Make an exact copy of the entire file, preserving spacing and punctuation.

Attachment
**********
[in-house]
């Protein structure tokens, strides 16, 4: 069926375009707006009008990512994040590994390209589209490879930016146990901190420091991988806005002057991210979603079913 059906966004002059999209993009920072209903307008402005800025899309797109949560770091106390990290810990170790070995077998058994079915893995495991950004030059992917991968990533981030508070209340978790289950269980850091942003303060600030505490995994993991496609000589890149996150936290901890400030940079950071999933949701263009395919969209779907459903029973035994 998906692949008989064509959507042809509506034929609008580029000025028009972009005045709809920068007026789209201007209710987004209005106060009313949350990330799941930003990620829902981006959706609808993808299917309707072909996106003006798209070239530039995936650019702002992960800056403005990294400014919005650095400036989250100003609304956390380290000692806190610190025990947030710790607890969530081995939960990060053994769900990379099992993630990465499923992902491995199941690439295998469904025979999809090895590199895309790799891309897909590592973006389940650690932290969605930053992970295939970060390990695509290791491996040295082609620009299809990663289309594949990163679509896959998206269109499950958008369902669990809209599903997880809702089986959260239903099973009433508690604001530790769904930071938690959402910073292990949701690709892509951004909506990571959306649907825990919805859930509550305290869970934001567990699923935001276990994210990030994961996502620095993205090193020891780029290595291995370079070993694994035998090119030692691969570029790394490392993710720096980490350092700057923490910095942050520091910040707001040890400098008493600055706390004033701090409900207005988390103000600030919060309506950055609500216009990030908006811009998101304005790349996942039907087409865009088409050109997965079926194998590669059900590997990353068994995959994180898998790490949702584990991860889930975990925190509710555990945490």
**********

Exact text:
[in-house]
């Protein structure tokens, strides 16, 4: 069926375009707006009008990512994040590994390209589209490879930016146990901190420091991988806005002057991210979603079913 059906966004002059999209993009920072209903307008402005800025899309797109949560770091106390990290810990170790070995077998058994079915893995495991950004030059992917991968990533981030508070209340978790289950269980850091942003303060600030505490995994993991496609000589890149996150936290901890400030940079950071999933949701263009395919969209779907459903029973035994 998906692949008989064509959507042809509506034929609008580029000025028009972009005045709809920068007026789209201007209710987004209005106060009313949350990330799941930003990620829902981006959706609808993808299917309707072909996106003006798209070239530039995936650019702002992960800056403005990294400014919005650095400036989250100003609304956390380290000692806190610190025990947030710790607890969530081995939960990060053994769900990379099992993630990465499923992902491995199941690439295998469904025979999809090895590199895309790799891309897909590592973006389940650690932290969605930053992970295939970060390990695509290791491996040295082609620009299809990663289309594949990163679509896959998206269109499950958008369902669990809209599903997880809702089986959260239903099973009433508690604001530790769904930071938690959402910073292990949701690709892509951004909506990571959306649907825990919805859930509550305290869970934001567990699923935001276990994210990030994961996502620095993205090193020891780029290595291995370079070993694994035998090119030692691969570029790394490392993710720096980490350092700057923490910095942050520091910040707001040890400098008493600055706390004033701090409900207005988390103000600030919060309506950055609500216009990030908006811009998101304005790349996942039907087409865009088409050109997965079926194998590669059900590997990353068994995959994180898998790490949702584990991860889930975990925190509710555990945490």